Old boots in Ocean Falls museum

Footsteps in Time

Today I’m revisiting a place I wrote about in a previous post, the ghost town of Ocean Falls (more photos below). Nestled against the mountains of Cousins Inlet on BC’s Central Coast, it’s a town that lives up to its name: with 172 inches/year of rain, it’s no wonder the 50 hardy year-round residents of Ocean Falls and adjacent Martin Valley call themselves The Rain People.

History is everywhere in Ocean Falls, covering the place like the fine dust on the boots in the photo above – one of hundreds of exhibits in the eclectic museum that one man has created above the old shipyard.

After the pulp and paper mill closed for the final time in 1980 and the town was written off by the government, a few determined residents managed to save part of the townsite from the wrecking crews. Among the “survivors” were the Martin Inn – once the largest hotel north of San Francisco – along with the firehall, ambulance station, high school, a large apartment building and a number of homes.

But they’re all pretty much in ruins. The paved roads of the townsite are travelled mainly by deer these days, who browse amid the deserted buildings and remnants of a once-thriving city of 5000 people. Each year brings the forest’s edge a bit closer.

But along the waterfront, however, there’s still life in Ocean Falls. The harbour authority provides sturdy and well-maintained docks for visiting boaters, and the lodge and the gift shop welcome tourists. The church and its garden are carefully tended by local volunteers. The post office is open for business, and the courthouse (complete with its old jail cells) has a new lease on life as home to the local improvement authority and public library.

And of course there’s the museum, occupying the top floor of the old shipyard. Curator “Nearly Normal” Norman Brown spent years sifting through the town’s ruins, unearthing a veritable treasure trove from the detritus of decades of everyday life: objects of work, play, commerce and household life. Collectively – and more eloquently than words could ever do – they illustrate the history of Ocean Falls and honour the thousands of people who lived here over the years.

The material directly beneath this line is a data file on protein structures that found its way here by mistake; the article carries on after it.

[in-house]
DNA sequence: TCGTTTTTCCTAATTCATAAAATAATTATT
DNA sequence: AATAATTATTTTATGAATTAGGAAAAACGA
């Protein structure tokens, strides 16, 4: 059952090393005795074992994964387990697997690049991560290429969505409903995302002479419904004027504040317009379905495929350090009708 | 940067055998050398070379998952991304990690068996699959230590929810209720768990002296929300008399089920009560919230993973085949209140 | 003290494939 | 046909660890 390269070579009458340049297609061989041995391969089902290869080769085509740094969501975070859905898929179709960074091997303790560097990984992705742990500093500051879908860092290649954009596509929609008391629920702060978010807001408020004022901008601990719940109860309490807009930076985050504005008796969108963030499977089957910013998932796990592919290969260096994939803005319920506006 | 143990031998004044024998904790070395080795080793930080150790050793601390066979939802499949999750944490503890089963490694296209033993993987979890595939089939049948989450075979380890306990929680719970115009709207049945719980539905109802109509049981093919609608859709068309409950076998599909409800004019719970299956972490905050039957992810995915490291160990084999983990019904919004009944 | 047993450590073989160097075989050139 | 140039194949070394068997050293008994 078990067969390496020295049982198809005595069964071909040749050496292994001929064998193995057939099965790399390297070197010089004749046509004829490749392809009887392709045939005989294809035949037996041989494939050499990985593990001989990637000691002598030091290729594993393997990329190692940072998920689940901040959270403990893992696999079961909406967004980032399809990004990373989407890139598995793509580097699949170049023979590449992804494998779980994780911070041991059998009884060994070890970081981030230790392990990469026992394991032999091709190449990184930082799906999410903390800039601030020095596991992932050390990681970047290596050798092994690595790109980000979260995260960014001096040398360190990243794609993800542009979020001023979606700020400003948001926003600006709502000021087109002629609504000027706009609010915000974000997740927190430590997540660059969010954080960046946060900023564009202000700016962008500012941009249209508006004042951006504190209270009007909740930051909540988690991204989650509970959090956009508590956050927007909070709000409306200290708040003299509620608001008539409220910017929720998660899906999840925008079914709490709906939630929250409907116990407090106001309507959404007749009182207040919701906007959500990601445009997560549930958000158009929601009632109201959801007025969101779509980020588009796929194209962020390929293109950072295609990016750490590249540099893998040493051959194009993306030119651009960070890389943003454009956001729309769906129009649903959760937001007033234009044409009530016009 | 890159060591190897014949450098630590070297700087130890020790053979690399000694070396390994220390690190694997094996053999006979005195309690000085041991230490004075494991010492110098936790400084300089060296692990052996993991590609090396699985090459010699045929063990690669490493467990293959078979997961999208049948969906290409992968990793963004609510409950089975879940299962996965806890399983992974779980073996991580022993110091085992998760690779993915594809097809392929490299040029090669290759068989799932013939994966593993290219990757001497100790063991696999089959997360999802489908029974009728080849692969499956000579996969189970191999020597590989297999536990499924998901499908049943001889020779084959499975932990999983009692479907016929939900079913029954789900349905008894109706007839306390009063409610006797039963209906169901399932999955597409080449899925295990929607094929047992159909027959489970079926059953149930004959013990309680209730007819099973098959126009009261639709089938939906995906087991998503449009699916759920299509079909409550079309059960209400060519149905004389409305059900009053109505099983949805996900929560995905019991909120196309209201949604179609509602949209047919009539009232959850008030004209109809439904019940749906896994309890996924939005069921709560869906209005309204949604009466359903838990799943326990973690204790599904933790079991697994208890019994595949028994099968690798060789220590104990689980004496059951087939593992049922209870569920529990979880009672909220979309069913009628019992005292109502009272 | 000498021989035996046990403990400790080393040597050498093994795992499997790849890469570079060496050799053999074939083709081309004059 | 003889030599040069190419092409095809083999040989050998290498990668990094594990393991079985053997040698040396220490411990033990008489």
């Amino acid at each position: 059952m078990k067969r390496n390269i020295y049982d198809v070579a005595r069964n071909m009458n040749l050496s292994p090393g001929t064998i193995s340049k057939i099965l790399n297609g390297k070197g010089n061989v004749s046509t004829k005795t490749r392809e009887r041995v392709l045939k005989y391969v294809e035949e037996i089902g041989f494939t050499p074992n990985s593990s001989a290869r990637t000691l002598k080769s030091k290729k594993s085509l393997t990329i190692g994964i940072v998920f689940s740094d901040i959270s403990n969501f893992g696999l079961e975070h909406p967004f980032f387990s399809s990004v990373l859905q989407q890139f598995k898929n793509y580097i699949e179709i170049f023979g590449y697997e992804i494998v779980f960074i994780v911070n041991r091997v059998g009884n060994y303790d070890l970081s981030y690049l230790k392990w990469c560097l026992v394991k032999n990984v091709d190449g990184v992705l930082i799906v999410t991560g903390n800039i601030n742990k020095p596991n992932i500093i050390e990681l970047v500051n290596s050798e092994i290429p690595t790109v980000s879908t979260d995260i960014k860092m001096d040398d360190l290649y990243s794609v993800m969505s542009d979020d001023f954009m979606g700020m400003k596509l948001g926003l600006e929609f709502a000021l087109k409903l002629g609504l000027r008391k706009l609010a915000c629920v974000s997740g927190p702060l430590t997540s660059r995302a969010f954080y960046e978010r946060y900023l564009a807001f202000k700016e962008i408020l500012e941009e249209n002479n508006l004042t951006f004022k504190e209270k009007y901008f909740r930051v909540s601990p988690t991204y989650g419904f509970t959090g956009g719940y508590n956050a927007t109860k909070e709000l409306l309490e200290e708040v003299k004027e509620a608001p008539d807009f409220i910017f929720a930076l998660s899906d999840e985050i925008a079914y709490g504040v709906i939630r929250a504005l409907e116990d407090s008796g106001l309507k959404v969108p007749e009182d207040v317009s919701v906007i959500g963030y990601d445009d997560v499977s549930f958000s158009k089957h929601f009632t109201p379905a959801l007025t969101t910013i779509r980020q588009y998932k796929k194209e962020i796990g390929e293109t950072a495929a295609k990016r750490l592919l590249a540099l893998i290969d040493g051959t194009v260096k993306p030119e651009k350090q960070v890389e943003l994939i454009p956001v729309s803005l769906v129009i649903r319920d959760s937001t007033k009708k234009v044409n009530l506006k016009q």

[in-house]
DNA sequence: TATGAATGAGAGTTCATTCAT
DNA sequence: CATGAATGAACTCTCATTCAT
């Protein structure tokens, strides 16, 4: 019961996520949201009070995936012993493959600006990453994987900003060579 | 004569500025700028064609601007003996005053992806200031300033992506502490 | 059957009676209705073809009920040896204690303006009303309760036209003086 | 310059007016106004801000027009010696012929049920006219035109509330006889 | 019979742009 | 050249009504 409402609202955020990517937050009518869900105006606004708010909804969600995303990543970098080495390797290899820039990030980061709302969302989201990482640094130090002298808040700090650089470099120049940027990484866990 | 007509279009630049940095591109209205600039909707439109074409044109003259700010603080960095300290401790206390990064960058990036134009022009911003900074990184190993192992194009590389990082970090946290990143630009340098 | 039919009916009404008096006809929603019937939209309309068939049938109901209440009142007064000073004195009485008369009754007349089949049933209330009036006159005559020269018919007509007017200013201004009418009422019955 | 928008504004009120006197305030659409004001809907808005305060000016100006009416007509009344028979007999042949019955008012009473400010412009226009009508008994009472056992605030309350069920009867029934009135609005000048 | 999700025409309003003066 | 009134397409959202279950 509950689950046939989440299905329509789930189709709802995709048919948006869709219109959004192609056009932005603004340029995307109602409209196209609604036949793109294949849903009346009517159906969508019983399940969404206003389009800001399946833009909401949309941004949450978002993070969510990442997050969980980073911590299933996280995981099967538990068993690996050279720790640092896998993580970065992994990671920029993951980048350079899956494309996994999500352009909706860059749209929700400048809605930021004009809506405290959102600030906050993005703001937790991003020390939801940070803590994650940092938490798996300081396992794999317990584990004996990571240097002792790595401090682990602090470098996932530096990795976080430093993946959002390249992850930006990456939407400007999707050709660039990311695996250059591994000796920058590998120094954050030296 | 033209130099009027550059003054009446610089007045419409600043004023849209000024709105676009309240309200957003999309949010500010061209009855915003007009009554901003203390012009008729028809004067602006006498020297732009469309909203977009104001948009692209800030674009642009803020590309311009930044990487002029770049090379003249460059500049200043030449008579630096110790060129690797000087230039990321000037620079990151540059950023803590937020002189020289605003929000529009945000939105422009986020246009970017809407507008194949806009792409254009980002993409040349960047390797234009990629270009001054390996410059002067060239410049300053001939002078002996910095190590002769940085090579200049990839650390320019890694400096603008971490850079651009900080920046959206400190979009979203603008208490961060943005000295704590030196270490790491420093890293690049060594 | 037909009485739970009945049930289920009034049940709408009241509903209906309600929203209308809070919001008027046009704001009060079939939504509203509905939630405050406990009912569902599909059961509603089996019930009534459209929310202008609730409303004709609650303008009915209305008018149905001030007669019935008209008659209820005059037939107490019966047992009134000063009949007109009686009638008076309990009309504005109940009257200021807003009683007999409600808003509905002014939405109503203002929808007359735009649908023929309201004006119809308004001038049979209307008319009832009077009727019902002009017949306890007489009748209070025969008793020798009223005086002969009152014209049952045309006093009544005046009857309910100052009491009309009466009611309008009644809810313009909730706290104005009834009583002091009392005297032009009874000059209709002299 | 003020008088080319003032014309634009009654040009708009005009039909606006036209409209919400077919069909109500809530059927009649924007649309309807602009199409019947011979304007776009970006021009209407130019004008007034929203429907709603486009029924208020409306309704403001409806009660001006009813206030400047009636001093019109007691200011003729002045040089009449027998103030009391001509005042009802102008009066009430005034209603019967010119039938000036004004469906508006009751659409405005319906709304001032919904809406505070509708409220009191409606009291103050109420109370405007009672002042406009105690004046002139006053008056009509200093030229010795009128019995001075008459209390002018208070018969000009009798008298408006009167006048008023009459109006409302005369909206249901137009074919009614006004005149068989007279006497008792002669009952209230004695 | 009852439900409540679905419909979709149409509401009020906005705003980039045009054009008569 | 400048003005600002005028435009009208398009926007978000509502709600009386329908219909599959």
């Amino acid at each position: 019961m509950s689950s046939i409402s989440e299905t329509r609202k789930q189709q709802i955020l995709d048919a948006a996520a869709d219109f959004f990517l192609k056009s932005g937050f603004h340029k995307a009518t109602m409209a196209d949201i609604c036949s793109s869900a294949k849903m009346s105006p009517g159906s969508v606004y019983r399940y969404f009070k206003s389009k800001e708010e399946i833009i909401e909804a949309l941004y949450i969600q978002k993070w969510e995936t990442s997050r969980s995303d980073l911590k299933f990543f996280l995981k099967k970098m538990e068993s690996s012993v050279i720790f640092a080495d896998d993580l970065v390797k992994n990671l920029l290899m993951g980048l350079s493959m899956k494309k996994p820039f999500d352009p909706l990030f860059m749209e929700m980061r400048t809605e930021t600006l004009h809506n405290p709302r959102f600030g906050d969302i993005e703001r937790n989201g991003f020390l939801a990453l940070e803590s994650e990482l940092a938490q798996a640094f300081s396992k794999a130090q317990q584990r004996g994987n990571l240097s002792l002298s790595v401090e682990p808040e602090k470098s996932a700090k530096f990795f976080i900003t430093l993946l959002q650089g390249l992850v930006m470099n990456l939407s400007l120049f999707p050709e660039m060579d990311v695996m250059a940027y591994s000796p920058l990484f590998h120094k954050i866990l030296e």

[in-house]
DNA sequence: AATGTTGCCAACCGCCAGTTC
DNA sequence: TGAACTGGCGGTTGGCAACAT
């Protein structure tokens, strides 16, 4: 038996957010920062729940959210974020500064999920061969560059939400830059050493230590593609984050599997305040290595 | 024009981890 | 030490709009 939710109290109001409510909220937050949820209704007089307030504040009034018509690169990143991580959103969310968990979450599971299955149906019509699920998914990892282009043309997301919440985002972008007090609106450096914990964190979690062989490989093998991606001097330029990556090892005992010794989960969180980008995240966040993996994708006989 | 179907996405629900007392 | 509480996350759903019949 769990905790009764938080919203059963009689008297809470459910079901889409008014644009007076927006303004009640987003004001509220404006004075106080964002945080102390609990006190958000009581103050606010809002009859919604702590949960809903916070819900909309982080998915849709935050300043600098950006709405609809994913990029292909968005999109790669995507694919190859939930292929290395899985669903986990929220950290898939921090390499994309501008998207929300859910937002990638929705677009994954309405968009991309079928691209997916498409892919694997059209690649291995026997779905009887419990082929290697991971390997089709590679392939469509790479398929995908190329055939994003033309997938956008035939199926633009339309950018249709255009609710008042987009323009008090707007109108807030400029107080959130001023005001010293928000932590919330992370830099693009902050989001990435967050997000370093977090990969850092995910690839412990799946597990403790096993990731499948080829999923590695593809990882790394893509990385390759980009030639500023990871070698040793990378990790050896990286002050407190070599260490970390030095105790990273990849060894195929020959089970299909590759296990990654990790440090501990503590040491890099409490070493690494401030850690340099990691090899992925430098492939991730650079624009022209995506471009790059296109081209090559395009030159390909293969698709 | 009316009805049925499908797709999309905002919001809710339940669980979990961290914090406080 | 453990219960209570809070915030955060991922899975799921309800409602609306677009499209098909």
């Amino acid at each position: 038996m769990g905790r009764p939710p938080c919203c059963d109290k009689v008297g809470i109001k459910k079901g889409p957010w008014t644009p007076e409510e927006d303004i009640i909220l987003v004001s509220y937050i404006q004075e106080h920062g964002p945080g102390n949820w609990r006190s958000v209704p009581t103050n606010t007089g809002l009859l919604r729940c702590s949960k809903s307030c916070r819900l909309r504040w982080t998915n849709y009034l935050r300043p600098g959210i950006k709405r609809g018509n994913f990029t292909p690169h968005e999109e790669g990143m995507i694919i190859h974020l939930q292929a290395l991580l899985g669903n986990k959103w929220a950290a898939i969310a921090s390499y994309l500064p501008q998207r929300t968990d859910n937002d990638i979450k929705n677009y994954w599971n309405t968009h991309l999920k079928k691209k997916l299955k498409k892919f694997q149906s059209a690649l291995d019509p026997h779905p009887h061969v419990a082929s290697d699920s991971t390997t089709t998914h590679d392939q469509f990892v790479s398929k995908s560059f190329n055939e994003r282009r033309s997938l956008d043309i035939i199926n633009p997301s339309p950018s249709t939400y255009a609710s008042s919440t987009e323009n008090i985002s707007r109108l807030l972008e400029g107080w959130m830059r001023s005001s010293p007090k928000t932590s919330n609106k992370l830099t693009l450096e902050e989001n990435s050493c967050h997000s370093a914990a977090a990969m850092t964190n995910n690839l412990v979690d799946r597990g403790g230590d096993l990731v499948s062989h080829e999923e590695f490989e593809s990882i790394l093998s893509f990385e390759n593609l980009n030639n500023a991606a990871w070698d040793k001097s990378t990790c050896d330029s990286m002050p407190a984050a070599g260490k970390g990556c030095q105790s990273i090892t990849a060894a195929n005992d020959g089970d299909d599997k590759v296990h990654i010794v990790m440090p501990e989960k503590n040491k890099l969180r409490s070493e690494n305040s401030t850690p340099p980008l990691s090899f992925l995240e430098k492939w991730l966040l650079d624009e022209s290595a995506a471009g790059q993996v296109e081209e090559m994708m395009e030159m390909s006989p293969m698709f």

More photos from Norman’s museum, Ocean Falls townsite & Martin Valley. (Click on any image to launch the gallery viewer with larger versions of the images.)

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About Laurie MacBride, Eye on Environment

Photographer focused on nature and nautical on the BC coast

10 responses »

  1. […] Life Among the Ghosts – local photographer Laurie MacBride photographs a great series of images of a tiny town on the coast of Canada.  These images and the wonderful backstory that Laurie shares regarding the town combine to create a truly must-see post in this week’s list. […]

  2. A.Barlow says:

    Wonderful shot, has a nice rustic feel to it.

  3. Oh my goodness, Laurie! I can’t believe I didn’t have your blog in my RSS list… until now! I love your work and your backstories! Just wonderful! Thank you so much for visiting our blog today and leaving us your wonderful comments, and also I am so happy to have met you here! I will be following your posts regularly now, my friend. This is a GREAT post, love all the images and the story of the community echoes in my heart after reading about it. Just wonderful!!

    • Thanks so much, Toad, I’m delighted to hear that you like the post and images. And don’t feel bad about the RSS feed – Photocyberland is such a busy place that it’s very easy to miss people – the traffic can all be a bit overwhelming, I find! Glad to hear you’re now following and look forward to future conversations.

  4. Sherry Galey says:

    Thanks so much for introducing me to this part of Canada, Laurie. Your evocative images bring it to life and your words also paint a vivid picture. Kudos to those who work to preserve Ocean Falls.

  5. ehpem says:

    Great shots of one of those places I have wanted to visit for years now. Don’t think I could abide that much rain in a year though, I may be a wet-coaster, but I much prefer the drier douglas fir-arbutus-garry oak areas to the south for year round living

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